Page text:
Welcome Guest | Register | Login

Haunted Poe: Edgar Allen Poe by Brat Productions

"Bookmark



featuring Katie Scheidt, Dave Johnson as Edgar Allen Poe, and Meredith Boring, photo credit Gabriel Bienczycki

Take an award-winning, experimental theatre company, give them some spooky literary classics and a 10,000 square-foot warehouse space, and you’re sure to get something interesting. In this case, Haunted Poe.

      With its latest genre-bending show, Brat Productions has not only raised Edgar Allen Poe from the dead (five different incarnations, if you count the puppet and the voiceover versions), they’ve also reinvented the haunted house. Sure, they’ve got creepy crawlies (live cockroaches, anyone?), psychopathic dudes wielding weapons, and even the occasional specter shouting “boo!” in your face. And of course, you’ll wind through dark, narrow passageways and stand way too close to complete strangers. But unlike the traditional Halloween attractions, Haunted Poe takes its terror straight from the most well-known works of Poe: “The Raven,” “The Tell-tale Heart,” “The Fall of the House of Usher,” “The Cask of Amontillado,” “The Pit and the Pendulum,” and more.

      The performance opens with a morbid and hilarious puppet show overview of Poe’s life, complete with tragic puppet death and gruesome puppet murder. Immediately you understand that this is going to be unlike any other haunted house. For about 45 minutes you move through a maze of cramped corridors and rooms, meeting characters and scenes from Poe’s eeriest stories. In the Cellar, the murderous Black Cat Husband (played by Bruce Graham) gets a little too close for comfort, considering he’s carrying an ax and seems a little unsteady on his feet! In the Graveyard, you’re serenaded by Poe’s favorite ladies—Morella (Kim Carson and Casey Cloonan), Berenice (Jess Conda), Ligeia (Claire Lenahan), and of course Annabel Lee (Sarah Robinson). You even get to spend a few tight minutes in Poe’s library, where the Gothic writer’s ghost (played by Nate Holt) continues to be obsessed by that ubiquitous raven and a very spooky Greek goddess (Adrienne Hertler).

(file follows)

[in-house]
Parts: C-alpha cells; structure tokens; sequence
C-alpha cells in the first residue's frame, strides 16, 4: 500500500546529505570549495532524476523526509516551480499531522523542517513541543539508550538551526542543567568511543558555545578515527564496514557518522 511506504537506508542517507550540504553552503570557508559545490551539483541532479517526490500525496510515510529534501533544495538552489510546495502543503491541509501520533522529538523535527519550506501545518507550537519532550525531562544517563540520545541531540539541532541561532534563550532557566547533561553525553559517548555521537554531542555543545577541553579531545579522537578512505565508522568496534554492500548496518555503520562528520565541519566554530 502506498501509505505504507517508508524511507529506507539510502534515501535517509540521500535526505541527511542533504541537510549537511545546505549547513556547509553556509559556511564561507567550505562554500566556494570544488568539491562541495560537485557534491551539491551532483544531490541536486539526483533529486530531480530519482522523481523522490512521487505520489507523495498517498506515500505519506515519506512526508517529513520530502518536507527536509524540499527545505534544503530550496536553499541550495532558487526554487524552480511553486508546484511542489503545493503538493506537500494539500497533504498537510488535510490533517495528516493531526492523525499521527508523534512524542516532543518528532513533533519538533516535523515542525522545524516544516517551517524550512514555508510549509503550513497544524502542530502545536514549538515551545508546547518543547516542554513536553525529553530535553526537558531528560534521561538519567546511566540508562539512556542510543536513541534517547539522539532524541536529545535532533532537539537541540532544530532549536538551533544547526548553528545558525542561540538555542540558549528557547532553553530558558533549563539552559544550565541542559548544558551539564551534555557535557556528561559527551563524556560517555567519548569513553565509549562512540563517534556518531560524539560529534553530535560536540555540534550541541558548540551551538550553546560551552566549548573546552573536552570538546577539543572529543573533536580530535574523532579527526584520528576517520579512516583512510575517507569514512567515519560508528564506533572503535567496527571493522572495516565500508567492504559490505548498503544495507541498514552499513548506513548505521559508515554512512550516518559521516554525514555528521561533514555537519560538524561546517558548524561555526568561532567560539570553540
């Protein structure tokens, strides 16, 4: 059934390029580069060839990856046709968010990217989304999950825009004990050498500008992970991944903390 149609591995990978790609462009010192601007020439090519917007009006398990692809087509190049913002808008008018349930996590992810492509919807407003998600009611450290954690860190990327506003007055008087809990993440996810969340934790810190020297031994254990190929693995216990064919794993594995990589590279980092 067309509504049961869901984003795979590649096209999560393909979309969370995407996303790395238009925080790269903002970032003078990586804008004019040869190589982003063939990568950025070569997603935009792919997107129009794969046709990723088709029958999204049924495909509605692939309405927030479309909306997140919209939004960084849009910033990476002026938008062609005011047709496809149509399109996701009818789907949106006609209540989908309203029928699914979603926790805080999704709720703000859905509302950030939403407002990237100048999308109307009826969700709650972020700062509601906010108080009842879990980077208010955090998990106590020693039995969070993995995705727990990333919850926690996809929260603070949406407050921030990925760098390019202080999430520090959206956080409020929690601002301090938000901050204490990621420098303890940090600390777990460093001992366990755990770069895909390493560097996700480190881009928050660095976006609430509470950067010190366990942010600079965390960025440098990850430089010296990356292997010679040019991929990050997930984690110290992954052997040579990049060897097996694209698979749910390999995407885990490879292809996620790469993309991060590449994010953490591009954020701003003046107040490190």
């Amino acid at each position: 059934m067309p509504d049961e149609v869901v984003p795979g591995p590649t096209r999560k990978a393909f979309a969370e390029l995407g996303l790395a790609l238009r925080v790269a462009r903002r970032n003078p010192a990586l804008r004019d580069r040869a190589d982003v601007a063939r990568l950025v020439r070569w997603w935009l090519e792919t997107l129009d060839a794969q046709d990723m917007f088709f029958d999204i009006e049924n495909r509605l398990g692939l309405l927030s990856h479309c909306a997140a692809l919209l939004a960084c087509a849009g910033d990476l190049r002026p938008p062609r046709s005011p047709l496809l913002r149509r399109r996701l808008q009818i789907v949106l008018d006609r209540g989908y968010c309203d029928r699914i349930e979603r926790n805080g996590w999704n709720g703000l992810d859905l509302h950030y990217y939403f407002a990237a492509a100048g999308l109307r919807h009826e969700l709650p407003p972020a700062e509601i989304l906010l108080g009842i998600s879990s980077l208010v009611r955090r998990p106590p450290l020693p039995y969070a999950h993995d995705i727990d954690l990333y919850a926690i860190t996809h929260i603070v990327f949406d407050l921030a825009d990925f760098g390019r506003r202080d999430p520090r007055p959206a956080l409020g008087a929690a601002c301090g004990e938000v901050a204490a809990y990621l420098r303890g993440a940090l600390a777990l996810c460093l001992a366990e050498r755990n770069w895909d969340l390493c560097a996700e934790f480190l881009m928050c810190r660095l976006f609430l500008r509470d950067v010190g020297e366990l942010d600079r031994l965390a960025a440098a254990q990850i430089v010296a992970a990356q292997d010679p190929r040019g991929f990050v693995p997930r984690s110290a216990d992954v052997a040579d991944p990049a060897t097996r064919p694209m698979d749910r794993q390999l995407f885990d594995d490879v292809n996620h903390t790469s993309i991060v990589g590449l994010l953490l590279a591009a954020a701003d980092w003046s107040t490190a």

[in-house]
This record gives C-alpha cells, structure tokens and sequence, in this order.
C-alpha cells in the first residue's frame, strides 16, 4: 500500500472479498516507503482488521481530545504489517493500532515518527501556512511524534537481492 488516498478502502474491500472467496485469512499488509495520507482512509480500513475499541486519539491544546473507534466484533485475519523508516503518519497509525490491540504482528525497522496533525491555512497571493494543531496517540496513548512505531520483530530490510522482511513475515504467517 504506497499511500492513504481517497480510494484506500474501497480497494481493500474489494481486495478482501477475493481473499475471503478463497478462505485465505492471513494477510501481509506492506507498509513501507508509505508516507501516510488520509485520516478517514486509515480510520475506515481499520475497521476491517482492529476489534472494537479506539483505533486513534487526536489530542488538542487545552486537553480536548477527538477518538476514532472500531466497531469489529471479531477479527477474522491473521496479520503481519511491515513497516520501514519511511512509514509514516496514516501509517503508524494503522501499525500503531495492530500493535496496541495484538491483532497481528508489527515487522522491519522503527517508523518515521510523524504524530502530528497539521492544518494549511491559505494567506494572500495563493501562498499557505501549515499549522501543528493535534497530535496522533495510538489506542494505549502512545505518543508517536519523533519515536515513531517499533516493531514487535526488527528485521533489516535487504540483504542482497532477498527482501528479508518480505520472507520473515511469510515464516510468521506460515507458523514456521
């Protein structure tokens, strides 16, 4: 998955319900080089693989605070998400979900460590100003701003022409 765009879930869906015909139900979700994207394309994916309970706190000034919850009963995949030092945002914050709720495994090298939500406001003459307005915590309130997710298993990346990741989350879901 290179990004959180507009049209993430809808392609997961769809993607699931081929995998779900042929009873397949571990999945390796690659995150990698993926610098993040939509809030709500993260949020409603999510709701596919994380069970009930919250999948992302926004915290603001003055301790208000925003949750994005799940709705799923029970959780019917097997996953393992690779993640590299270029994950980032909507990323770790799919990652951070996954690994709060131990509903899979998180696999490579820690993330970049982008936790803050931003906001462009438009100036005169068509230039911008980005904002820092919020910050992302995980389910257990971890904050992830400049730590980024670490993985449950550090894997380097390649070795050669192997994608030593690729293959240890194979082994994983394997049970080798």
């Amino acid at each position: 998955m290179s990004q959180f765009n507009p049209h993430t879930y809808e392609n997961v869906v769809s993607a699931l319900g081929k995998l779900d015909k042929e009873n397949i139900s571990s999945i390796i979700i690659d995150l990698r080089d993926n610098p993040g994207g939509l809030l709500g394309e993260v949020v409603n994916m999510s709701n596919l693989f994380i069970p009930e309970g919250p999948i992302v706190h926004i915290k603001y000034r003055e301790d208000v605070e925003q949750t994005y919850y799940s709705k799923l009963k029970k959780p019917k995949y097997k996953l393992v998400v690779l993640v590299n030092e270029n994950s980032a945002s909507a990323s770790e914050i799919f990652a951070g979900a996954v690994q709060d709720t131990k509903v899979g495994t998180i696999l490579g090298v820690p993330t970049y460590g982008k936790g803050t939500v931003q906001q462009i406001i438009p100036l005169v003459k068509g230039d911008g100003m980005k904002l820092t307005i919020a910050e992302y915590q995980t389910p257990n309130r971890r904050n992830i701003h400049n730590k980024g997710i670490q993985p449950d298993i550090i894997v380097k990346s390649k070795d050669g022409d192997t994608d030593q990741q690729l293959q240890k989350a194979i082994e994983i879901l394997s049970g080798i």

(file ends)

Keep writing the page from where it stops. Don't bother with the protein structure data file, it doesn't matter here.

featuring Kim Carson as Morella, photo credit Karl Seifert  In most of the rooms, the audience essentially walks onto the stage. Forget front row seats, here the actors slither and slink around and among the audience. They sing to you, grab at objects on the walls you’re leaning against, and even hide behind you if the need arises. This is how Haunted Poe is really spectacular. These actors aren’t just working with each other, they are working with the unpredictable, ever-changing audience – and keeping in character, adjusting their choreography, and responding (at least a little) to the needs of each particular group.